Before I rant I do want to thank Springer (the publisher) for providing this copy of the book for me to review.
I have a completely separate rant. The tool that Springer has for reviewing the book is very annoying. It only loads the page that you are looking at, so when you want to scroll between pages looking for something it needs to load each page which can take several seconds per page. Often when you finally get to the page you want it will load the prior page and the screen jumps to that prior page (really annoying). It also does not allow any copying of content. So if I want to quote a single line there is no way to copy it. I need to retype it from scratch. I first discovered this when I wanted to just copy and paste the name of the book. I understand they don’t want the whole book copied, but how about letting several lines be copied!

The other completely useless tool is the search function. I tried it several times and it always returned 0 results. I even tried searching for the word “the” which I am sure is used hundreds of times and got 0 results back.

Some words of disclaimer:
I have never met the author of this book and the opinions are mine. I received access to an ebook version of this book for a trial period (180 days) in order to do this review. I think I get a hardcopy of the book once I post a review of it (ie. this post).

Edit: I did get a hardcopy of the book. The layout, graphics, and binding all look really good. I particularly appreciate the tubular perfect binding (perfect is the name of a binding style) that allows the book to lay open flat (one of my hobbies is bookbinding).

Liked it? Take a second to support David Kohanbash on Patreon!


Nice review. I assume this is appropriate for an introductory to robotics level. Would you say appropriate for graduate students? Or could it be taken up with undergrad courses?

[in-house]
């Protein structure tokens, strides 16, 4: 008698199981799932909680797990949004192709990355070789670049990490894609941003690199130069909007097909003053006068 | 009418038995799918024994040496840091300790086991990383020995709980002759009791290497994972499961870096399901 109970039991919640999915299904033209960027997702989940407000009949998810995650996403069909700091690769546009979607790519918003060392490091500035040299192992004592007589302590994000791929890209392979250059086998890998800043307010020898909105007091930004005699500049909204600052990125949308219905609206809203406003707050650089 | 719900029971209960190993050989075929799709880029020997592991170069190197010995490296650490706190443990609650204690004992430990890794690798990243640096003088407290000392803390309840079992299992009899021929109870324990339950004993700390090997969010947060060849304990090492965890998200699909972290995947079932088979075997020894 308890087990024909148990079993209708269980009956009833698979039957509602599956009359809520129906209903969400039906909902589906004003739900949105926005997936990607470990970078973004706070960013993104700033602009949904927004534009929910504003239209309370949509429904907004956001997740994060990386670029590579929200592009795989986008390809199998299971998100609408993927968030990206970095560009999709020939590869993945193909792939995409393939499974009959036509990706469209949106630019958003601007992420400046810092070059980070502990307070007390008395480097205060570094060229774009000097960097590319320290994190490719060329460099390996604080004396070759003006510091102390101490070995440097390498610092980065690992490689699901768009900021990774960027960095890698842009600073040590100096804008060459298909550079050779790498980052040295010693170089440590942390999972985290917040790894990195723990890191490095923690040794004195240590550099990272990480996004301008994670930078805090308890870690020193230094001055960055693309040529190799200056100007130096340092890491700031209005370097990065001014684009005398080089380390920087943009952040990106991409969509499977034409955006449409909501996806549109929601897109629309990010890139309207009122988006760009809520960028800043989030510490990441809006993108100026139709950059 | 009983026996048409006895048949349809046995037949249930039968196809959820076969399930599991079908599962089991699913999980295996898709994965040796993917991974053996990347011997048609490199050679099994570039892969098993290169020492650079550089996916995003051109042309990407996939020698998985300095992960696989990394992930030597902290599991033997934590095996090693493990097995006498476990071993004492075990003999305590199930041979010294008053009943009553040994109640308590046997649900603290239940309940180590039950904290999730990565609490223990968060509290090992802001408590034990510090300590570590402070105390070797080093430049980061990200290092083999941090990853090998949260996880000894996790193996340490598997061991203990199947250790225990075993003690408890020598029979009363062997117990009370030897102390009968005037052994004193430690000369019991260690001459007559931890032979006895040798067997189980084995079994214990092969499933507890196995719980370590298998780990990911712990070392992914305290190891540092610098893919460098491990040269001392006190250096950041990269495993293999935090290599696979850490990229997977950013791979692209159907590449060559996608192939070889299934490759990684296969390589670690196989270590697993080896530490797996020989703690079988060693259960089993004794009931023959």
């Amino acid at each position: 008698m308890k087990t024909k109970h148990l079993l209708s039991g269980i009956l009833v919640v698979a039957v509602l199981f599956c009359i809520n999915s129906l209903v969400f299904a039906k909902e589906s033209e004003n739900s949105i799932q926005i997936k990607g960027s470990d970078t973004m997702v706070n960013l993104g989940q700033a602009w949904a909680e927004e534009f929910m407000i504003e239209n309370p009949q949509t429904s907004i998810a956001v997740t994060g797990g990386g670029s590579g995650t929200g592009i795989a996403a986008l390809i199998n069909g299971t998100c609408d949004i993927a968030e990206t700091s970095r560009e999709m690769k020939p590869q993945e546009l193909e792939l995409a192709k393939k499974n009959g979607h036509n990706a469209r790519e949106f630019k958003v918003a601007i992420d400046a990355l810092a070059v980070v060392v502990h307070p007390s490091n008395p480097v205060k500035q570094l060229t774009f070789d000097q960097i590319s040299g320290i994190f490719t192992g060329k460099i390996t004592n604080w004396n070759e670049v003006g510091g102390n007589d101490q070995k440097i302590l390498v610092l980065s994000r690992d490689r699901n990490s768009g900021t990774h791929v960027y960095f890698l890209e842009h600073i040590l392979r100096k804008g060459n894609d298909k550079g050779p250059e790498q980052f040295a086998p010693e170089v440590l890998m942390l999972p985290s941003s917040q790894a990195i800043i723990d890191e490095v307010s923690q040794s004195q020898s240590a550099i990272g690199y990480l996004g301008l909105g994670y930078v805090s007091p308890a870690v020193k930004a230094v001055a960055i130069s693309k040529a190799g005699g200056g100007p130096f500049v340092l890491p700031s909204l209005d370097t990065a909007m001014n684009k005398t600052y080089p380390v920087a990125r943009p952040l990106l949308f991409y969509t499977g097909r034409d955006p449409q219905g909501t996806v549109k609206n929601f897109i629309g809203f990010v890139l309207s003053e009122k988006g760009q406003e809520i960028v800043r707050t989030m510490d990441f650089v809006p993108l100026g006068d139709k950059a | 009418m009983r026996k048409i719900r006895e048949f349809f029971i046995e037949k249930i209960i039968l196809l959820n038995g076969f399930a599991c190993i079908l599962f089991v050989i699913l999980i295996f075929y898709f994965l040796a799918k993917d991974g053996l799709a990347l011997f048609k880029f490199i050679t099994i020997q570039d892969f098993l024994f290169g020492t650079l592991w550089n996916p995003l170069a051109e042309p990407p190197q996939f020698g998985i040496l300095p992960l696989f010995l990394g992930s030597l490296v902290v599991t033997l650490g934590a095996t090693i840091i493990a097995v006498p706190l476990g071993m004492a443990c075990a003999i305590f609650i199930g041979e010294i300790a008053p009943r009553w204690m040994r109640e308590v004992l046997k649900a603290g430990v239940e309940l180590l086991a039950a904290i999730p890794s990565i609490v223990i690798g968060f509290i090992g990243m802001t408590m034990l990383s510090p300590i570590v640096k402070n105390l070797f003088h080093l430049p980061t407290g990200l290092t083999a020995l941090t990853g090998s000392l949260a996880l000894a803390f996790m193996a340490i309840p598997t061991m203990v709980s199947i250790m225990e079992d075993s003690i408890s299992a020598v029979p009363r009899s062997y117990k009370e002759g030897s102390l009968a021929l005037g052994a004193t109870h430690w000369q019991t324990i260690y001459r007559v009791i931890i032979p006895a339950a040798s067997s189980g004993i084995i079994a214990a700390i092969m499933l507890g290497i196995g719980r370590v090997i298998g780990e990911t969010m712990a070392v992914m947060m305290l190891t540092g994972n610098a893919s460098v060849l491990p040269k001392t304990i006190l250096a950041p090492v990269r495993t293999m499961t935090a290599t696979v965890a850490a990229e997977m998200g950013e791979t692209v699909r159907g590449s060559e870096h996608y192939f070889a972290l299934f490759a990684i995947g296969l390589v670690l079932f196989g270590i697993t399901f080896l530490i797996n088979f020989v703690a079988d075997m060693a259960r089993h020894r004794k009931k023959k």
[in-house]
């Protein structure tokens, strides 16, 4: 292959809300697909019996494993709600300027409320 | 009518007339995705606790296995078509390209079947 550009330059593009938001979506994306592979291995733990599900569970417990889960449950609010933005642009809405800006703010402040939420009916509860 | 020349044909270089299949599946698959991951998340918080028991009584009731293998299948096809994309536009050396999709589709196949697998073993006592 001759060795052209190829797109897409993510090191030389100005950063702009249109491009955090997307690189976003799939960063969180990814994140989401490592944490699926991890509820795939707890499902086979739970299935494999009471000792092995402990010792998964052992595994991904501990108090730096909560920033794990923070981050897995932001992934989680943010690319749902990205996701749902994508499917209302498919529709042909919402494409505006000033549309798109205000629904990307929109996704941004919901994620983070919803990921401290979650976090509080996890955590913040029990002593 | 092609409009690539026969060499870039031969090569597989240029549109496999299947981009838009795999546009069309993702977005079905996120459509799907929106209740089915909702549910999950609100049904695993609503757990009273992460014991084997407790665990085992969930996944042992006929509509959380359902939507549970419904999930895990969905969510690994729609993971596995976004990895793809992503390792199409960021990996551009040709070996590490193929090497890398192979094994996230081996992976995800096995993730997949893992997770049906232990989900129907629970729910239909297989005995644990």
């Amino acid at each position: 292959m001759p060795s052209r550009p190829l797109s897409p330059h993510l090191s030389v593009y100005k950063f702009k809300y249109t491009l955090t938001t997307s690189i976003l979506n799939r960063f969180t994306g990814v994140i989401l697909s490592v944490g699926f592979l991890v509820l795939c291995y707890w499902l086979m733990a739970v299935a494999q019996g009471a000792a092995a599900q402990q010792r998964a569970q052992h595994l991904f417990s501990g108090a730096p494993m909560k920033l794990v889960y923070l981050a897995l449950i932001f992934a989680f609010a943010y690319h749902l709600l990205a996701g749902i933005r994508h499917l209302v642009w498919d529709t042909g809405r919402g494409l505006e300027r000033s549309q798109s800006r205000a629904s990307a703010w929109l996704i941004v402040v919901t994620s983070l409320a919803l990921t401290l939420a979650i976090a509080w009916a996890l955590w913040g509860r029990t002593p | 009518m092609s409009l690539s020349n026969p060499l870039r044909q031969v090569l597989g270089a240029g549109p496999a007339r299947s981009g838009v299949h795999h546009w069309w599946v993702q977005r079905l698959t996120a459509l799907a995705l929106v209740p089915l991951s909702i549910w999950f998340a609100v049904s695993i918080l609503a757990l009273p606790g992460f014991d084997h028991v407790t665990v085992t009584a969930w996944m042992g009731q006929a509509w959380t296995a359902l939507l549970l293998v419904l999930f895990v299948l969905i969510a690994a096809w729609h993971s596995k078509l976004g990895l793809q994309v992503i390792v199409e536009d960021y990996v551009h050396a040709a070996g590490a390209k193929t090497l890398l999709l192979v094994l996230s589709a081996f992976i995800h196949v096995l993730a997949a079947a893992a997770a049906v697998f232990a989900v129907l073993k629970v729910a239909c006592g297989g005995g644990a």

I think this would be good for an upper undergrad course or intro CS grad course (maybe not for a grad robotics program).
The reason I say this is because the book covers algorithms at a high level and is not heavy on the detail and math.

Also while I am sort of anti-Matlab, since I am into real robots and not just simulation, I think Matlab can be a good learning tool and lets students quickly develop and test algorithms.

Thanks for the review, you’ve touched on most of the things that I was trying to address in writing this book, to cover gaps in content and approach that I saw with other robotics textbooks. Books seem to fall into two classes: hobbyist (code, wiring but with little conceptual foundation) or academic (lots of maths but no tinkering or playing). There’s a second edition to be written in the second half of 2015 so send me comments about what to change.

Re the book binding (interesting coincidence that David does book binding). I was really insistent that the book that would lie open (like the early Leslie Lamport LaTeX book) and Springer found this amazing binding. Everybody likes the binding 🙂

Re MATLAB and $$. It’s a common complaint. I’m acutely aware of the irony of writing free software toolboxes that require you to pay money to another person in order to run them. However things have changed lately and there’s a new product: for less than $150 you can get full MATLAB and a bunch of pretty powerful toolboxes, check out

Re the comment regarding target levels for the book. It was definitely pitched at upper years of a 4 year engineering course. Also for first year or so of a graduate course, particularly for those who enter with little experience of robotics. But at grad level the book would have to be augmented with more traditional books with theory and depth in particular areas of study.

Thanks for your comments.

I know I am nit picking the matlab is $149 for the base package and then another $45/toolbox (such as the image processing one) for personal use only. My problem with matlab is more about using it in a real robot (as opposed to the cost). How you would connect sensors, spin motors, etc.. from matlab; as well as performance issues.

Some things I think would be good for a next edition are:
– Other applications of vision for mobile robots (maybe optical flow velocity/position estimation)
– Expand on basic camera calibration (in pictures with minimal math); intrinsics, extrinsics, multiple cameras
– In the navigation section why is there no section for A*
– Add generating maps from images/stereo to be used for navigation
– This might be an awful idea but how about putting “matlab comments” in your code segments when you have multiple lines with multiple functions.
– It might be out of scope of your book but it would be cool to discuss using a LIDAR (scanning or pushbroom) and 1 camera and how to overlay/calibrate them.
– add a glossary/appendix of the functions in your toolboxes that are used in the book.